Oral History Archive - Subjects
activism, Asian American, China, Chinese American, Georgetown University, Harvard University, Hawai’i, international, Japan, language, lawyer,multicultural, women, Yale University
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2015.048.006 The Family Journey of Alice Young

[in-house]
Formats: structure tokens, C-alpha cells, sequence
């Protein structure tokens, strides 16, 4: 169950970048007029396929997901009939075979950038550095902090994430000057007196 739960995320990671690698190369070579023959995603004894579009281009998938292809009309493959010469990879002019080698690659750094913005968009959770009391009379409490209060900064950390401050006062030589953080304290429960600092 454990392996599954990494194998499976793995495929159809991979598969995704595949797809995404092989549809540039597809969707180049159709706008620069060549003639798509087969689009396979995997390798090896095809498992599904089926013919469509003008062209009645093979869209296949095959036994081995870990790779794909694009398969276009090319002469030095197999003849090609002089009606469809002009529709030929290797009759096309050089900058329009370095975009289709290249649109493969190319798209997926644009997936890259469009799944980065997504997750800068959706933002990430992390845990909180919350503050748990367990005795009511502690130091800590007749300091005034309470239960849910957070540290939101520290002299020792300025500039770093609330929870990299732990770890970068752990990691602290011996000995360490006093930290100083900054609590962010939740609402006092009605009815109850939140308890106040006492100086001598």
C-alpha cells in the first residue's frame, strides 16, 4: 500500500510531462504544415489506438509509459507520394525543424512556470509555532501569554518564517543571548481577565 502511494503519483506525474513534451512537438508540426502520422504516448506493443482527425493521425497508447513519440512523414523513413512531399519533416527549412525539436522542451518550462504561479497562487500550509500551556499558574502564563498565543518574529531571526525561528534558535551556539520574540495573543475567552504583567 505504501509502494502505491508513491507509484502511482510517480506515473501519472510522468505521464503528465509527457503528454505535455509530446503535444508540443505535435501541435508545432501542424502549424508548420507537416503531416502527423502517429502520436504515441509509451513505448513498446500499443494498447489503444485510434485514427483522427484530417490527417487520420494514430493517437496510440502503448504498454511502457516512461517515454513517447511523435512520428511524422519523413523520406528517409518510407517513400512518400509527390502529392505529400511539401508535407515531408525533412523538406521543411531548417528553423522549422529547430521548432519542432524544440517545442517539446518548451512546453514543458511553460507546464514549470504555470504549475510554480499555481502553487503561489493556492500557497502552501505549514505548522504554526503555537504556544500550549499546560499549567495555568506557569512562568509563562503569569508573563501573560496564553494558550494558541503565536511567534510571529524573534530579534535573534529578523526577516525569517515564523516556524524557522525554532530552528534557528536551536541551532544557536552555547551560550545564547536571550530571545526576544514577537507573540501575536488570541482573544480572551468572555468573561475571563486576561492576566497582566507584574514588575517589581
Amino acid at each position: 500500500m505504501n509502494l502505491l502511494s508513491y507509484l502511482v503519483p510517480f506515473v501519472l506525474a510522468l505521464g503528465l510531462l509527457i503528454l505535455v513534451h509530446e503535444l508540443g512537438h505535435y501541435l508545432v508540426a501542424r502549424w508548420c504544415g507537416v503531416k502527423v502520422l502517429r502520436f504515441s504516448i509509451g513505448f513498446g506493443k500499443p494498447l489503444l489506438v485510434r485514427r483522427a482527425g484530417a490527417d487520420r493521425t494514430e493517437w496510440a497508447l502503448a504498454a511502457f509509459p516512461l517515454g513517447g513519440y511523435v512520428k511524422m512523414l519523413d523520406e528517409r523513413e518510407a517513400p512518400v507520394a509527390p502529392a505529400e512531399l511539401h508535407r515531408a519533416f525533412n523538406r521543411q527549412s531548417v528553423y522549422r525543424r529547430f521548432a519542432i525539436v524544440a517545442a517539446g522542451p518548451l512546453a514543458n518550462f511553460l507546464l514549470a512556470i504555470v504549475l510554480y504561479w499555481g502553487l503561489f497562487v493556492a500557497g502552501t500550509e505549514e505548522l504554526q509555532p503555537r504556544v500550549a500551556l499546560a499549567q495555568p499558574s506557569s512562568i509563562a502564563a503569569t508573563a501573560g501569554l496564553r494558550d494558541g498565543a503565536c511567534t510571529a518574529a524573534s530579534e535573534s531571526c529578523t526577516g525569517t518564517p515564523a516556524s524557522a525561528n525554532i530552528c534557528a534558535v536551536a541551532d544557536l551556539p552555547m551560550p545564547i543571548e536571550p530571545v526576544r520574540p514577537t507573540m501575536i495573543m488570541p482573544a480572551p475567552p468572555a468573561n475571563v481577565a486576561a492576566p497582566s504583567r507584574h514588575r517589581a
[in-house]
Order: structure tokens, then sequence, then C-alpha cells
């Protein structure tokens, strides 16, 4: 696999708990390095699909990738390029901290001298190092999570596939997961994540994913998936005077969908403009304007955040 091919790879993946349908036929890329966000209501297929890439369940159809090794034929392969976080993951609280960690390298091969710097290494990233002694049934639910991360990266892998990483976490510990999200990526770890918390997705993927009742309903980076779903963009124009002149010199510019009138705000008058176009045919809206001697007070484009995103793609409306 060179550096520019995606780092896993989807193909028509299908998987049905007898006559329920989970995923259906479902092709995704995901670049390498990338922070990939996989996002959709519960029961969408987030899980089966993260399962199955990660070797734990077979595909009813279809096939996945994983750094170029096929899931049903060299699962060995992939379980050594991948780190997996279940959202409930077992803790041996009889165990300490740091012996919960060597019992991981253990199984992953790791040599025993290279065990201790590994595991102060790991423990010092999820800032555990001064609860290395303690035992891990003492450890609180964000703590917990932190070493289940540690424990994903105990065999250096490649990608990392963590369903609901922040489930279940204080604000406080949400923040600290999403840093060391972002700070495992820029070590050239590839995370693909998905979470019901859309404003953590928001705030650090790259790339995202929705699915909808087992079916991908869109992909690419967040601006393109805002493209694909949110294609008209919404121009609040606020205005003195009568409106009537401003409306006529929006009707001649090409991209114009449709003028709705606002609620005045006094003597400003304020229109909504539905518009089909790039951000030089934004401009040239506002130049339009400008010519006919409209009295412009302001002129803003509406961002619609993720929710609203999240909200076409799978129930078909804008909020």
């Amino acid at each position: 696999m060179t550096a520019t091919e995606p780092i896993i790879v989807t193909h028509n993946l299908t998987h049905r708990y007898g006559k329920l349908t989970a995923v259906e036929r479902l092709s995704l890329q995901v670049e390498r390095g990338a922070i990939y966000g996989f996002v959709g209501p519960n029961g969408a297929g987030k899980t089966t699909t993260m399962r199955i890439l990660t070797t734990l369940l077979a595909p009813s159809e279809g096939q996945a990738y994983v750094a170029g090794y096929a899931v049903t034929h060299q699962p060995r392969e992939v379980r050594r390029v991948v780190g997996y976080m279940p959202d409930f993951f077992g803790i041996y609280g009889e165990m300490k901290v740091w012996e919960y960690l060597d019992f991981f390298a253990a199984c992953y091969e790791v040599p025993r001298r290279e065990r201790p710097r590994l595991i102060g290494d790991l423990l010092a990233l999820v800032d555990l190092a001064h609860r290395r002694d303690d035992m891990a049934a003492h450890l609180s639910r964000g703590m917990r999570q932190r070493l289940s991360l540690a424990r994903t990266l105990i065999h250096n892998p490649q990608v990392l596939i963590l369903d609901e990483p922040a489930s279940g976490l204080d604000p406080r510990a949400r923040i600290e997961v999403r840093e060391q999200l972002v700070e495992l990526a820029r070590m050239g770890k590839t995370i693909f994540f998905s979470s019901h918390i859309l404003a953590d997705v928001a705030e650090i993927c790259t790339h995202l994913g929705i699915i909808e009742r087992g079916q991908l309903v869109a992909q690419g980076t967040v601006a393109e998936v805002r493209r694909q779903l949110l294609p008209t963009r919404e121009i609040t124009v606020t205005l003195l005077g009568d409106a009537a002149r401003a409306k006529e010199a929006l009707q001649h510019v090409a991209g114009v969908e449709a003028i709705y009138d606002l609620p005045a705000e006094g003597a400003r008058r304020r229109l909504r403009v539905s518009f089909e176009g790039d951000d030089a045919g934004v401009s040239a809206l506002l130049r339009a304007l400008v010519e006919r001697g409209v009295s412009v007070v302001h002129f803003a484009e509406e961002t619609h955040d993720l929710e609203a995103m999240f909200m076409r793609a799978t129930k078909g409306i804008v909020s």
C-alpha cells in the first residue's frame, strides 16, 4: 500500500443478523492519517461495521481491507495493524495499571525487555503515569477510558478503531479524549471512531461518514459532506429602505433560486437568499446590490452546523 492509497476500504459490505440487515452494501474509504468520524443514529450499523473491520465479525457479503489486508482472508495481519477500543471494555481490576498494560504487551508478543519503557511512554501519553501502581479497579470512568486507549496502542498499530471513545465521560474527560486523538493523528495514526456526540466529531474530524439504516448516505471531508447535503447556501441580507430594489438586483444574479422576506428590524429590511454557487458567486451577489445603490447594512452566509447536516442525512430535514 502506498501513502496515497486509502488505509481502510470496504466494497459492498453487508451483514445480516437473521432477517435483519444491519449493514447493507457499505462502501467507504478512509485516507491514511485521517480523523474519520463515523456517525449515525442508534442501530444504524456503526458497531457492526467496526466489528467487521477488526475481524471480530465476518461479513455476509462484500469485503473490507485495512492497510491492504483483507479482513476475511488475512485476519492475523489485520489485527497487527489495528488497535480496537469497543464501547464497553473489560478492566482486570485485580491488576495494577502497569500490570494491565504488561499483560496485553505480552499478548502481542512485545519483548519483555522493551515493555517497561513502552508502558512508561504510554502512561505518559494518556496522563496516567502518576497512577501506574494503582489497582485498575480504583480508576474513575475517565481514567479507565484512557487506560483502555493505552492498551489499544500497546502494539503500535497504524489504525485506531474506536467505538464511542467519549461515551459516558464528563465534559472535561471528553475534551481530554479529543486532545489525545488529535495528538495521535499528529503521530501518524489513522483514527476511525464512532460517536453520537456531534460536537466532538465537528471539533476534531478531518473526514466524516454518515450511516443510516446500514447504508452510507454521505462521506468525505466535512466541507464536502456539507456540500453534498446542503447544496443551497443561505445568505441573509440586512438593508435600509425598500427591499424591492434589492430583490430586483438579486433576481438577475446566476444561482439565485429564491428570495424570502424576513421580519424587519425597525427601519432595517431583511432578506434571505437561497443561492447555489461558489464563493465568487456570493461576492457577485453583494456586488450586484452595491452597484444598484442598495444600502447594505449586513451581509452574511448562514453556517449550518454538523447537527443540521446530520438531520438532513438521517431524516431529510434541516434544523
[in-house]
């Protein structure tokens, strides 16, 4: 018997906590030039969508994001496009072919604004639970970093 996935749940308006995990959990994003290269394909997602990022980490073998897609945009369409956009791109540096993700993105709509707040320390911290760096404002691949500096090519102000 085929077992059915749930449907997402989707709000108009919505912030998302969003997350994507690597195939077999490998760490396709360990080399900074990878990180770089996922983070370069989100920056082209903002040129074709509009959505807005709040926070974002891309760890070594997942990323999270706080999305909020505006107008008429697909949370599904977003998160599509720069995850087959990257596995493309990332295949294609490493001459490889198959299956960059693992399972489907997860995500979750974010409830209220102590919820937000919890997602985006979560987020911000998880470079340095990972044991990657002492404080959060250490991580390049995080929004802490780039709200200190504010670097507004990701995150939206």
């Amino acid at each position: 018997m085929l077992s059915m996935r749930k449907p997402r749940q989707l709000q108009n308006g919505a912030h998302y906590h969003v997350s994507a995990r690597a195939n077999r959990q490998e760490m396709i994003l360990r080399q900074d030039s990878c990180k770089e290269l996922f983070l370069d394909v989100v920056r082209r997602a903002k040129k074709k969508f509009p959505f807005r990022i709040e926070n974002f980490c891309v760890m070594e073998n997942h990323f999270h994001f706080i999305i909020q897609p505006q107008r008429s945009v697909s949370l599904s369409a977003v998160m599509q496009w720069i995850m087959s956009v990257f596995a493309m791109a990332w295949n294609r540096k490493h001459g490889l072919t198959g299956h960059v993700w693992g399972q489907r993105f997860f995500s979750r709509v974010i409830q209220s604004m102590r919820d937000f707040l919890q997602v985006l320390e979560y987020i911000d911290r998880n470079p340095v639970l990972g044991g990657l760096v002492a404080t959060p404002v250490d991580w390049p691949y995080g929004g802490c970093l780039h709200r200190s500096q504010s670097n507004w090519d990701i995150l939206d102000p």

This oral history is told by Alice Young, whose family’s multi-lingual, multi-cultural, academic, and diplomatic backgrounds and paths led her to become a pioneering, resilient, and globally oriented person. Her father and stepmother were linguists from diplomatic families and had formative impacts on East Asian languages and studies at so many academic institutions that Alice attended thirteen schools in twelve years. Sometimes, the Youngs were in places such as McLean, Virginia, where they were the only Asians, while in other periods, they experienced Hawaii hybridity and lived on a U.S. military base in Japan. Having spent her high school years building comfort and belonging with her communities in Hawaii, Alice stayed on the islands for her first year of college, then transferred to Georgetown on a scholarship. In her junior year, she joined Yale first class of women, entering an institution that had not only been all-male up until that year, but was also composed of primarily New England and prep school peers. At Yale, Alice became a student activist protesting the Vietnam War and co-founded the Asian American Student Association, which advocated for the recruitment of Asian American students and promoted Asian American studies. She returned to Japan on the Bates Fellowship to study under the Nobel Prize winning novelist Yasunari Kawabata. Desiring to make changes informed by her activism and caring about Asia, Alice made a difficult decision to choose to law over academia, attending Harvard Law School, where she co-founded the Harvard Women Law Student Association, was mentored by Professor Derek Bell, became involved with East Asian Legal Studies and the Black Law Students Association. Her pioneering law practice spanned many locations and extensive linguistic, cultural, business, and political knowledge and interests. After beginning her career at Coudert Brothers, she simultaneously became a partner and founded the New York office of Graham & James, and later joined Milbank Tweed. Alice also discusses her views on mentorship, the role of hard work in luck and serendipity, support within life partnership, her father pride in her, her decision-making around her career about parenting, her efforts to raise Chinese Irish American children who love their heritage, and generational differences and problems in China.





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